So, I'm tasked with organizing the code and building a library with all the common code among our products.

One thing that seems to happen all the time and I wanted to abstract is posted below in pseudocode, and I don't know how to call it (different products have different domain specific implementations and names for it)

list function idk_what_to_name_it ( list list_of_callbacks, value common_parameter ): 
  list list_of_results = new list
  for_each(callback in list_of_callbacks)
  end for_each
  return list_of_results
end function

Would you call this specific construct a

list ListOfCallbacks.Map( value value_to_map) 

method or would it better be

value Value.apply(list list_of_callbacks)

I'm really curious about this kind of thing. Is there a standard guide for this stuff?

  • 2
    The correct approach is to write a map function (your example is almost a map function) and then to use a higher order function to map over your list of callbacks. – Jimmy Hoffa Oct 25 '12 at 23:00
  • our language thankfully allows us to get rid of the map function itself (not that it's a bad idea, it's just that it is closer to what I've seen this people do over and over). I think I'm going with fmap as cited in a link below; it's shorter than mapFrom (my previous choice) and sort of mnemotecnic at that – Carlos Vergara Oct 25 '12 at 23:06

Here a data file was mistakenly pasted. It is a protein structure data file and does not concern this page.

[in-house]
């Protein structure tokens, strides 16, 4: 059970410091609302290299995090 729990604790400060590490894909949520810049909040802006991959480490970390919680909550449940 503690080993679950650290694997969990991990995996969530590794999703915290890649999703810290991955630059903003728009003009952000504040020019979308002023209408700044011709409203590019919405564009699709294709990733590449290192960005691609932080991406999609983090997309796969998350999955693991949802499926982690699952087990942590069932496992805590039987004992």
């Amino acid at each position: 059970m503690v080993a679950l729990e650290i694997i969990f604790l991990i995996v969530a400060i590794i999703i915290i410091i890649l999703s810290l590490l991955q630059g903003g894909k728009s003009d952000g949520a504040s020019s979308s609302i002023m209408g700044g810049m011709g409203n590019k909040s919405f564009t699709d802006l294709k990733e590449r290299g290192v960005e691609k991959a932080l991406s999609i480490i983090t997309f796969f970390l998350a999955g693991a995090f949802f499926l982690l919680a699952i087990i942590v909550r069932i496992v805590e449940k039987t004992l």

• Hi guys, finding new vocabulary here, can you point me to a (canonical) link where these "function patterns" are listed and described? Something akin to the Gang of Four's OO patterns? – Marjan Venema Oct 26 '12 at 9:36
  • Don't know what might be a canonical resource, but wikipedia entries for map, fold and filter are quite complete, with huge tables on how they are called in different languages. You'll see that vocabulary is kind of a weak point here ;) (en.wikipedia.org/wiki/Category:Higher-order_functions) – scrwtp Oct 26 '12 at 14:07

This is a map. In haskell it would be written as

map ($ param) listOfFunctions

this would take each function and execute it with the single param, returning a list of the results.

I don't recognize the language you used but I think something like this makes sense

list function map ( callback functionToMap, list list_of_callbacks ): 
  list list_of_results = new list
  for_each(callback in list_of_callbacks)
  end for_each
  return list_of_results
end function

Then you would use it as:

value function execute_with_parameter( callback function_to_execute ):
  return function_to_execute(whatever_parameter_you_want)
end function

map(execute_with_parameter, list_of_callbacks)

Mapping over a list of items means using a normal function to map over it, mapping over a list of functions means using a higher order function to map over it, but it's a map all the same.

  • map ($ param) listOfFunctions – user39685 Oct 26 '12 at 1:53
  • It is a map, but that doesn't answer the question of what to call it. – Peter Taylor Oct 26 '12 at 12:10
  • 2